Online semester dampened senior experience

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Photo illustration by Patrick Murphy

With the Fall 2020 semester being nearly exclusively online, graduating students are facing a unique experience.

Jack Baudoin, Columnist

The university announced Oct. 8 that the Spring 2021 semester will be along the lines of the Fall 2020 semester. For seniors, this means their last memories of college will be of sitting behind a computer. Not only does this mean seniors will miss out on certain opportunities, it will also put a damper on the end of their college experience.

While online classes are not the end of the world for general education, certain majors require hands-on experience students are unable to receive in this form of schooling. For example, senior nursing student Gian Lacanlale said he is now unable to complete  his hospital clinicals. 

“With how last-minute the shift of things [was], we were supplemented with digital simulation software to get as close to a hospital experience as we could,” Lacanlale said. 

While he is still getting the knowledge he needs, most students know there is a big difference between a simulation and real experience, between tangibly being somewhere vs seeing a picture of it on a screen.

“Not being able to do one of my hospital clinical sites in person is something I think I wish I had,” Lacanlale said.

Even if certain classes do not require as much hands-on experience, many students prefer being in the classroom because they learn better there than they do behind their laptop screen. 

I love my in-person classes since it’s easier to receive help and ask questions,” Campbell Petschke, senior media studies major, said. “With online class, I feel like it’s more difficult to ask questions and a bit harder to focus since you don’t have to be there in the classroom.”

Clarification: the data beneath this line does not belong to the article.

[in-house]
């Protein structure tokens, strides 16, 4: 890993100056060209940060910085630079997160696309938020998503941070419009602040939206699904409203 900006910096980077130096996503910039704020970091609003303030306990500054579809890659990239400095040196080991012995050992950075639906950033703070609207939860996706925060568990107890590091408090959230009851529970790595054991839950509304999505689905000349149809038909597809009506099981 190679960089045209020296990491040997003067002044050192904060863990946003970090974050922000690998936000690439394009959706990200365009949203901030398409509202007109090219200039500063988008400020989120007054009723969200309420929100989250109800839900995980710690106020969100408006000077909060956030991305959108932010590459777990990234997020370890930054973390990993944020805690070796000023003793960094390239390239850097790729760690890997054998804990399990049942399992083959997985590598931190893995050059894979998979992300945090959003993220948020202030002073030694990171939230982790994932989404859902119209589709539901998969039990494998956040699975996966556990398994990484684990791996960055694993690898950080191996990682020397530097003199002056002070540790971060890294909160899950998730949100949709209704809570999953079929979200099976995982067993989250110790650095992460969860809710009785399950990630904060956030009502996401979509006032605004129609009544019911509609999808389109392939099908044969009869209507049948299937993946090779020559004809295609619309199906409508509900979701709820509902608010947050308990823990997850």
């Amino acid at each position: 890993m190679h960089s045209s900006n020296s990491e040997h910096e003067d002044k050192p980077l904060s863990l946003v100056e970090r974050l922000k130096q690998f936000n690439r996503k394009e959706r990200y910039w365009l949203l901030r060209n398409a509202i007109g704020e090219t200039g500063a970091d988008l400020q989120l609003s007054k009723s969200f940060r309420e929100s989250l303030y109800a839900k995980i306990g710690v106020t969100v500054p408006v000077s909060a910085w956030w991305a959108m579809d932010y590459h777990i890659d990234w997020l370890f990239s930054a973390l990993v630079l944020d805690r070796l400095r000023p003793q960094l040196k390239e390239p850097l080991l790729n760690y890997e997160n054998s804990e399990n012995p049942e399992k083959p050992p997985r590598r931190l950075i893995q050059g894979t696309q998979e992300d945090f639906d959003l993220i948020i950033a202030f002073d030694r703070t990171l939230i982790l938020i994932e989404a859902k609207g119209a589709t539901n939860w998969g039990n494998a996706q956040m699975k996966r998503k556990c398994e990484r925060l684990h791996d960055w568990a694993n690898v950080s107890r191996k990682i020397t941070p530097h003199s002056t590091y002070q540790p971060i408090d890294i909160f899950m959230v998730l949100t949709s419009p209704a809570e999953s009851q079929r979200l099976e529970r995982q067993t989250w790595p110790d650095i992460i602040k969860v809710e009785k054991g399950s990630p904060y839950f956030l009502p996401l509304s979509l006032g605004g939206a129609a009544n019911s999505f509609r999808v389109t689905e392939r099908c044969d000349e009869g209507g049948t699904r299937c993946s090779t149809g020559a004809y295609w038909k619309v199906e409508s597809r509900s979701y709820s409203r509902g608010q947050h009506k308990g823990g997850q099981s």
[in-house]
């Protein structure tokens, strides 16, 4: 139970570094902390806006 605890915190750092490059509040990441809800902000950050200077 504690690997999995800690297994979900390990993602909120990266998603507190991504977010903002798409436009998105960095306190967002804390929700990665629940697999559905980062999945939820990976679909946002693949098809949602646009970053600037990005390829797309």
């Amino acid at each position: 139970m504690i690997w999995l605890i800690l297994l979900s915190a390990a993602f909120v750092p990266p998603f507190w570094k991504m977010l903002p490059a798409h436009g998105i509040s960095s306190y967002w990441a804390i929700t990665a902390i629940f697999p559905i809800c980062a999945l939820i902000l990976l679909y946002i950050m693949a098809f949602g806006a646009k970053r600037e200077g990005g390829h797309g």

Not only does next semester being online take away learning experiences like this for seniors, it also takes away some of the excitement from the end of their college career, including no more parties, study sessions or social interaction. 

“I had moved from a community college last year, so coming in as a junior felt like culture shock,” Petschke said. “Especially with the amount of people I’ve met, it has definitely had a big affect on me to not have them around as much.”

Because this might be the last year seniors see certain friends and professors, they crave the classroom environment to make final memories before entering the real world. What would typically be a year filled with unforgettable memories is now being replaced with moments of isolation, and that is something students will certainly never forget. 

Not seeing my peers I usually see in my program is disheartening,” Lacanlale said.

The end of their college careers will involve finishing their degree  alone, and that is not what they anticipated when they applied to go to NIU.

The fact that NIU is sticking with online schooling next semester is a good idea. In fact, it is probably the smartest and safest idea. However, that does not change the fact that it is affecting seniors in a negative way. What should be a time of companionship and living in the moment has turned into a time of solidarity. It will leave a lasting mark. I’ll miss not being able to make as many personal connections here though,” Petschke said. “My favorite part of coming to NIU was getting to meet people from all over the place and having professors that actually cared.”